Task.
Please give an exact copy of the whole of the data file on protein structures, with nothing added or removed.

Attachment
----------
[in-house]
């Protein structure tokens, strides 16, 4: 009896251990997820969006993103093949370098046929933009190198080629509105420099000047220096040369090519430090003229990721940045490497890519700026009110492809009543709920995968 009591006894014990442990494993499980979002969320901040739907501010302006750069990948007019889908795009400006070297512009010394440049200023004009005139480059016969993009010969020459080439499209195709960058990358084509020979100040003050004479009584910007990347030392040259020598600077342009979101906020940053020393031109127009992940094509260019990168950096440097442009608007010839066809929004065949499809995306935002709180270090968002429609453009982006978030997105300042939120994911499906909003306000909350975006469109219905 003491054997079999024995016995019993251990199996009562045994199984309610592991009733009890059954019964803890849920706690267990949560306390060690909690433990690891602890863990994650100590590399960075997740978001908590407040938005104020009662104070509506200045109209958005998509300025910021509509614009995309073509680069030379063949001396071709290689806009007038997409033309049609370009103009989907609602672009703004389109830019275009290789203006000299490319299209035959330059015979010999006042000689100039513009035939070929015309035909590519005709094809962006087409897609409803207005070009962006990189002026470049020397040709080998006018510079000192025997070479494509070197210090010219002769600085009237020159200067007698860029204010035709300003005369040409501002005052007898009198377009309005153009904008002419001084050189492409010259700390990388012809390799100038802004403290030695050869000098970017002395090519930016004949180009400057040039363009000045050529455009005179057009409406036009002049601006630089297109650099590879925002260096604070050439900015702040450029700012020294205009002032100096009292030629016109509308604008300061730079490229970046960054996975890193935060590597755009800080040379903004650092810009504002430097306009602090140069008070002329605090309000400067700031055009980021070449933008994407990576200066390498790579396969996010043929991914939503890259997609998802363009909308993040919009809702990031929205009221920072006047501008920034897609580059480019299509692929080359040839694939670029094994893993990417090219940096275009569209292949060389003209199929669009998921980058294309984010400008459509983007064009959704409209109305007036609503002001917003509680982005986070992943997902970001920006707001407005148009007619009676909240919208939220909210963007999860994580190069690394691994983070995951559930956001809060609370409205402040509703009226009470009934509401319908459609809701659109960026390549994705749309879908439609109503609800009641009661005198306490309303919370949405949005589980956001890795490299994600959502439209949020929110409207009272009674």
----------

[in-house]
């Protein structure tokens, strides 16, 4: 009896251990997820969006993103093949370098046929933009190198080629509105420099000047220096040369090519430090003229990721940045490497890519700026009110492809009543709920995968 009591006894014990442990494993499980979002969320901040739907501010302006750069990948007019889908795009400006070297512009010394440049200023004009005139480059016969993009010969020459080439499209195709960058990358084509020979100040003050004479009584910007990347030392040259020598600077342009979101906020940053020393031109127009992940094509260019990168950096440097442009608007010839066809929004065949499809995306935002709180270090968002429609453009982006978030997105300042939120994911499906909003306000909350975006469109219905 003491054997079999024995016995019993251990199996009562045994199984309610592991009733009890059954019964803890849920706690267990949560306390060690909690433990690891602890863990994650100590590399960075997740978001908590407040938005104020009662104070509506200045109209958005998509300025910021509509614009995309073509680069030379063949001396071709290689806009007038997409033309049609370009103009989907609602672009703004389109830019275009290789203006000299490319299209035959330059015979010999006042000689100039513009035939070929015309035909590519005709094809962006087409897609409803207005070009962006990189002026470049020397040709080998006018510079000192025997070479494509070197210090010219002769600085009237020159200067007698860029204010035709300003005369040409501002005052007898009198377009309005153009904008002419001084050189492409010259700390990388012809390799100038802004403290030695050869000098970017002395090519930016004949180009400057040039363009000045050529455009005179057009409406036009002049601006630089297109650099590879925002260096604070050439900015702040450029700012020294205009002032100096009292030629016109509308604008300061730079490229970046960054996975890193935060590597755009800080040379903004650092810009504002430097306009602090140069008070002329605090309000400067700031055009980021070449933008994407990576200066390498790579396969996010043929991914939503890259997609998802363009909308993040919009809702990031929205009221920072006047501008920034897609580059480019299509692929080359040839694939670029094994893993990417090219940096275009569209292949060389003209199929669009998921980058294309984010400008459509983007064009959704409209109305007036609503002001917003509680982005986070992943997902970001920006707001407005148009007619009676909240919208939220909210963007999860994580190069690394691994983070995951559930956001809060609370409205402040509703009226009470009934509401319908459609809701659109960026390549994705749309879908439609109503609800009641009661005198306490309303919370949405949005589980956001890795490299994600959502439209949020929110409207009272009674």